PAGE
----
Book 70 of 100

A Town Like Alice – Nevil Shute

Interesting social document – this was published the year my Mum was born, so it’s pretty recent, but it describes attitudes that you would have imagined died out long ago.

The heroine is tough and resourceful and spends the first half of the book surviving tough physical labour and watching her friends die and be tortured, with a remarkably stiff upper lip.  But then she describes sex before marriage with a man she loves as “a fate worse than death”, but that if he must succomb to his urges, then she will bear it.

The second half is set in the Australian Outback, and the aborigines are simple, unreliable and referred to throughout as “Abos”, “Boongs” and “Gollywogs”.

I wouldn’t write off literature because it displays attitudes that are unacceptable to me but were common at the time of writing, otherwise I’d miss out on a lot.  But I genuinely found it surprising that a book written so recently seemed so dated.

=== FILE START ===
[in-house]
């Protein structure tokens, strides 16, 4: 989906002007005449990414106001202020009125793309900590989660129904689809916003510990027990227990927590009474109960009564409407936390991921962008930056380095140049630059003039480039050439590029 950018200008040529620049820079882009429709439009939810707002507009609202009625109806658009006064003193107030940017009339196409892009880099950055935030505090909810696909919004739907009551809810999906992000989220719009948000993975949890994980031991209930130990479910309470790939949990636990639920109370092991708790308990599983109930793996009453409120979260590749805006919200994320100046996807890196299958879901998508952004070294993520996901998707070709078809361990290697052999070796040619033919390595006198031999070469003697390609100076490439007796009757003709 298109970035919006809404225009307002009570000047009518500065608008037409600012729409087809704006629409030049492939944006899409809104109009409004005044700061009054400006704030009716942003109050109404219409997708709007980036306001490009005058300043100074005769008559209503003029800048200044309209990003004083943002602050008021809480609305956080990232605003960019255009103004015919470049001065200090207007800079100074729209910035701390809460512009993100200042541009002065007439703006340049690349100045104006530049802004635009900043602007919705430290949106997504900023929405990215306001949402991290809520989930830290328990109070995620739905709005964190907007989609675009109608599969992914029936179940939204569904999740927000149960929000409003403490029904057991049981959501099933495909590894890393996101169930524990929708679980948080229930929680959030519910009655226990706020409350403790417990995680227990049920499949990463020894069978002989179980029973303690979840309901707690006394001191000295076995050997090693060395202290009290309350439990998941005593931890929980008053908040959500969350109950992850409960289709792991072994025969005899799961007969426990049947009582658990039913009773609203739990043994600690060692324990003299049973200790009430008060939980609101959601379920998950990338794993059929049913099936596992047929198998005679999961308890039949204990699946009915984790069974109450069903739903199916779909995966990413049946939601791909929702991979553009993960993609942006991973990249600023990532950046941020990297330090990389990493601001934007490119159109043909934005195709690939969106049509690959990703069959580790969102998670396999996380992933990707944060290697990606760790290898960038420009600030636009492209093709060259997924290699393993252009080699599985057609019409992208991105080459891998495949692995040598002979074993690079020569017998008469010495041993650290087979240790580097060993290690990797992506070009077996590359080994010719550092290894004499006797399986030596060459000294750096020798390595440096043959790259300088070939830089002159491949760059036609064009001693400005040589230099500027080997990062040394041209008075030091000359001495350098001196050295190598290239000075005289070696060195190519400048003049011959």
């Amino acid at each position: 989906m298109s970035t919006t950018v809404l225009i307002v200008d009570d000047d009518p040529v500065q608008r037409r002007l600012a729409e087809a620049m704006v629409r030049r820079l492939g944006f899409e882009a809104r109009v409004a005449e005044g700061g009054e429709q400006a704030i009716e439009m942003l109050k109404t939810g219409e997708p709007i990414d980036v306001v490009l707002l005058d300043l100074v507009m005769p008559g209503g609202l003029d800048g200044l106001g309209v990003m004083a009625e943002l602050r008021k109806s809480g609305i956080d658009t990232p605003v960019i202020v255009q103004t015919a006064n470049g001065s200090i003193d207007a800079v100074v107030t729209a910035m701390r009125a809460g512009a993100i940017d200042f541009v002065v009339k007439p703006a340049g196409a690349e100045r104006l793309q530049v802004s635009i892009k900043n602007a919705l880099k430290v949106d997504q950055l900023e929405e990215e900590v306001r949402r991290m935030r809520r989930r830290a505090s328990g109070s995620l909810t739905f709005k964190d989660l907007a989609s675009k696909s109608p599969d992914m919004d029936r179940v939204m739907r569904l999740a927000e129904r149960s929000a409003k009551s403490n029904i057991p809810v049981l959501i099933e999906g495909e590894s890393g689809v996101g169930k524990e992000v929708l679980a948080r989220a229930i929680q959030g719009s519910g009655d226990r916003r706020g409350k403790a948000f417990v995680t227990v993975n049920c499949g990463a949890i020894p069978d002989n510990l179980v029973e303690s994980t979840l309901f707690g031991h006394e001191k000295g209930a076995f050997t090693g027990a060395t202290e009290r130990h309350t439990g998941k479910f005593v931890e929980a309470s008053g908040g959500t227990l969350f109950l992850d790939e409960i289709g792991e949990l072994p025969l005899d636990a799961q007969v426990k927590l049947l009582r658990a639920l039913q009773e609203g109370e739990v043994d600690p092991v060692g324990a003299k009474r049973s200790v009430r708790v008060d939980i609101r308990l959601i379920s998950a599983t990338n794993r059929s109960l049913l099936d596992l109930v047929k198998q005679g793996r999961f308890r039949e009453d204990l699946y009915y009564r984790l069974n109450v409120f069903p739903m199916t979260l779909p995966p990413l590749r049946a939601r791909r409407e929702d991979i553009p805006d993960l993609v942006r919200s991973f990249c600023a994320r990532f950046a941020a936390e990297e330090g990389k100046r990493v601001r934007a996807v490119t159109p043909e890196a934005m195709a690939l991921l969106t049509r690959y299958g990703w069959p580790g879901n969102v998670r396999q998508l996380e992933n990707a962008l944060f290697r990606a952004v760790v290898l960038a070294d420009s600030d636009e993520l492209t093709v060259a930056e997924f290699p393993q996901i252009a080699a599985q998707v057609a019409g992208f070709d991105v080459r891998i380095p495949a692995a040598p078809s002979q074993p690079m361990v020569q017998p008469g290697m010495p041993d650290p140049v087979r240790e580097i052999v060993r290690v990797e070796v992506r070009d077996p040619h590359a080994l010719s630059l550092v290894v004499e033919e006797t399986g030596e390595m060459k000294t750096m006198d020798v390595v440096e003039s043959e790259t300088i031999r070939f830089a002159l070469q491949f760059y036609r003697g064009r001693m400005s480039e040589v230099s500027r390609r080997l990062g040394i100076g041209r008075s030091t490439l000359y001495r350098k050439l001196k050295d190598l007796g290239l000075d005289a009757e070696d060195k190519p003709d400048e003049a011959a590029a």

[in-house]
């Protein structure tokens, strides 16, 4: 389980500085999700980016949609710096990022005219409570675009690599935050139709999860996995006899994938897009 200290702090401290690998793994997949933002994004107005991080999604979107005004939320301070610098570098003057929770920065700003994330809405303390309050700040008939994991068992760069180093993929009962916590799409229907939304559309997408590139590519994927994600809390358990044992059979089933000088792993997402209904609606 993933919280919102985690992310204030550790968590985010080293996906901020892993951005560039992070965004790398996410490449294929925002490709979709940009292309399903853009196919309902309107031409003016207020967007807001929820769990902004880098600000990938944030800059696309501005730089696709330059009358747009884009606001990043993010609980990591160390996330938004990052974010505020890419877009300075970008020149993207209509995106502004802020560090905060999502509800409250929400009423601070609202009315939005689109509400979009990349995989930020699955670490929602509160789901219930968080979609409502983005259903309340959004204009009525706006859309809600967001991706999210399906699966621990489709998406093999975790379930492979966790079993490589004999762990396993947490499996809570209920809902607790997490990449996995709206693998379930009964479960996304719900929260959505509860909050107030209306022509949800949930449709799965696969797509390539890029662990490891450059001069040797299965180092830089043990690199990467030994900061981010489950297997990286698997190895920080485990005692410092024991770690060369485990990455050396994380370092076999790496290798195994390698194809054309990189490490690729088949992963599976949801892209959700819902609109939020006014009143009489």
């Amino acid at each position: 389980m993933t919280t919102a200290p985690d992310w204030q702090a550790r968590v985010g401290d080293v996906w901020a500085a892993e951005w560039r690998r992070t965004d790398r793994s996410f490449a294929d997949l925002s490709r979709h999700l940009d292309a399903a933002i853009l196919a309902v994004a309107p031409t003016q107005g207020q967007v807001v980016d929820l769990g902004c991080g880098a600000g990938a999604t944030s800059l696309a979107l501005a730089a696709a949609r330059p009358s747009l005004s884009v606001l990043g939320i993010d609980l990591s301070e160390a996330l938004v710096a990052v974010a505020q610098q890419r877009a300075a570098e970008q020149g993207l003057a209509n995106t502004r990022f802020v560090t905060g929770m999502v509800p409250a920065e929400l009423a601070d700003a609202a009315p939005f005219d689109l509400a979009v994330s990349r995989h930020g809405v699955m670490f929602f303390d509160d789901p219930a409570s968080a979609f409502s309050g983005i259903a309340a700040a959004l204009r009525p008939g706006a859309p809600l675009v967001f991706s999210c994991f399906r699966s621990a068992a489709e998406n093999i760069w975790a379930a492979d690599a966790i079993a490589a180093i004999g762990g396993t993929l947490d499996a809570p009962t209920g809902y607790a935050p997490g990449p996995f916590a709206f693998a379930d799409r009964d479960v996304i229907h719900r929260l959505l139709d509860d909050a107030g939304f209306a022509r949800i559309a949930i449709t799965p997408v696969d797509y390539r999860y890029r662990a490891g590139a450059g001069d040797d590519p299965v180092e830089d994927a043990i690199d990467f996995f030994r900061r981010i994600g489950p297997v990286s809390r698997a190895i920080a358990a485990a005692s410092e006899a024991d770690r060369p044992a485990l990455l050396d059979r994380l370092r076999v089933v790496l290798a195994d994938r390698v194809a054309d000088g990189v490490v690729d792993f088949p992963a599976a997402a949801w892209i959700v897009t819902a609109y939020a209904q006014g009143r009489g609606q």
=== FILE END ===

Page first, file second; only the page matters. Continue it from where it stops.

The story is meant to be narrated by an elderly lawyer based on letters received from the protagonist, but includes information that he could not have known (I don’t imagine that she would have written to her lawyer about her sex life), which grates on me.  Also, the structure seems unbalanced; the first act describes a terrible ordeal that just seems to peter out, then the second act is one long happy ending.

Also, I am usually a complete wuss for anything emotive.  However cheesy or badly written, I’m usually crying my eyes out at the end of “heartstring-tugging” film or book, but I remained dry-eyed throughout this one.


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